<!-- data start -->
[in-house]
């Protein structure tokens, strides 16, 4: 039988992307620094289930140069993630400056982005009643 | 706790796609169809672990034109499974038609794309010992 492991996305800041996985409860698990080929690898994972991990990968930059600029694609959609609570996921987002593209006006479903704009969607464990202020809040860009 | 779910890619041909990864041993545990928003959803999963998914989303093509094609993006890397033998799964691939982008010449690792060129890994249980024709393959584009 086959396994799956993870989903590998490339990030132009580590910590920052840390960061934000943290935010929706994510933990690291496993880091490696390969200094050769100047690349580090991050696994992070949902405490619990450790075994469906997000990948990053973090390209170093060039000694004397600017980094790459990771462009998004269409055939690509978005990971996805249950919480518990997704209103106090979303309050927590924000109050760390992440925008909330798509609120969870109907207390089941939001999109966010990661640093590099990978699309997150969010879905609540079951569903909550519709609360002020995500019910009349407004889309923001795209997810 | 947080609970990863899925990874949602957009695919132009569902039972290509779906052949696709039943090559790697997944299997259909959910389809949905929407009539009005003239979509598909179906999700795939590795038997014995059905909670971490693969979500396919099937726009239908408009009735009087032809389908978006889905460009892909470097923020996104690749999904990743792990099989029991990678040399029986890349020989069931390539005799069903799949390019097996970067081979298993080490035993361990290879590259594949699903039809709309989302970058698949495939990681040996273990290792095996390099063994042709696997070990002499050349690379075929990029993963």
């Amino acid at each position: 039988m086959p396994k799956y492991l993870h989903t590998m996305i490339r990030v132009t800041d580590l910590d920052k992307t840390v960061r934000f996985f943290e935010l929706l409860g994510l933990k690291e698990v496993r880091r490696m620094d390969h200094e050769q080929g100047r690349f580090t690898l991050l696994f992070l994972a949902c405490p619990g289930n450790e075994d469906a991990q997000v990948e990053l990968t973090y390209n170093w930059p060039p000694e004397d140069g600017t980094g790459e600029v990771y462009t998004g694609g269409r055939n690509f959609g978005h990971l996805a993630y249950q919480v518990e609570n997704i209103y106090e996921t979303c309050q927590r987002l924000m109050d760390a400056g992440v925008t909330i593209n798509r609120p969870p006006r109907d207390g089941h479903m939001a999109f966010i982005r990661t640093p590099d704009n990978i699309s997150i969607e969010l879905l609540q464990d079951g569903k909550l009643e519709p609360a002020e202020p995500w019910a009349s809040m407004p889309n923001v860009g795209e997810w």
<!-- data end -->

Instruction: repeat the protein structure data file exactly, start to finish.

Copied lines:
[in-house]
């Protein structure tokens, strides 16, 4: 039988992307620094289930140069993630400056982005009643 | 706790796609169809672990034109499974038609794309010992 492991996305800041996985409860698990080929690898994972991990990968930059600029694609959609609570996921987002593209006006479903704009969607464990202020809040860009 | 779910890619041909990864041993545990928003959803999963998914989303093509094609993006890397033998799964691939982008010449690792060129890994249980024709393959584009 086959396994799956993870989903590998490339990030132009580590910590920052840390960061934000943290935010929706994510933990690291496993880091490696390969200094050769100047690349580090991050696994992070949902405490619990450790075994469906997000990948990053973090390209170093060039000694004397600017980094790459990771462009998004269409055939690509978005990971996805249950919480518990997704209103106090979303309050927590924000109050760390992440925008909330798509609120969870109907207390089941939001999109966010990661640093590099990978699309997150969010879905609540079951569903909550519709609360002020995500019910009349407004889309923001795209997810 | 947080609970990863899925990874949602957009695919132009569902039972290509779906052949696709039943090559790697997944299997259909959910389809949905929407009539009005003239979509598909179906999700795939590795038997014995059905909670971490693969979500396919099937726009239908408009009735009087032809389908978006889905460009892909470097923020996104690749999904990743792990099989029991990678040399029986890349020989069931390539005799069903799949390019097996970067081979298993080490035993361990290879590259594949699903039809709309989302970058698949495939990681040996273990290792095996390099063994042709696997070990002499050349690379075929990029993963």
């Amino acid at each position: 039988m086959p396994k799956y492991l993870h989903t590998m996305i490339r990030v132009t800041d580590l910590d920052k992307t840390v960061r934000f996985f943290e935010l929706l409860g994510l933990k690291e698990v496993r880091r490696m620094d390969h200094e050769q080929g100047r690349f580090t690898l991050l696994f992070l994972a949902c405490p619990g289930n450790e075994d469906a991990q997000v990948e990053l990968t973090y390209n170093w930059p060039p000694e004397d140069g600017t980094g790459e600029v990771y462009t998004g694609g269409r055939n690509f959609g978005h990971l996805a993630y249950q919480v518990e609570n997704i209103y106090e996921t979303c309050q927590r987002l924000m109050d760390a400056g992440v925008t909330i593209n798509r609120p969870p006006r109907d207390g089941h479903m939001a999109f966010i982005r990661t640093p590099d704009n990978i699309s997150i969607e969010l879905l609540q464990d079951g569903k909550l009643e519709p609360a002020e202020p995500w019910a009349s809040m407004p889309n923001v860009g795209e997810w």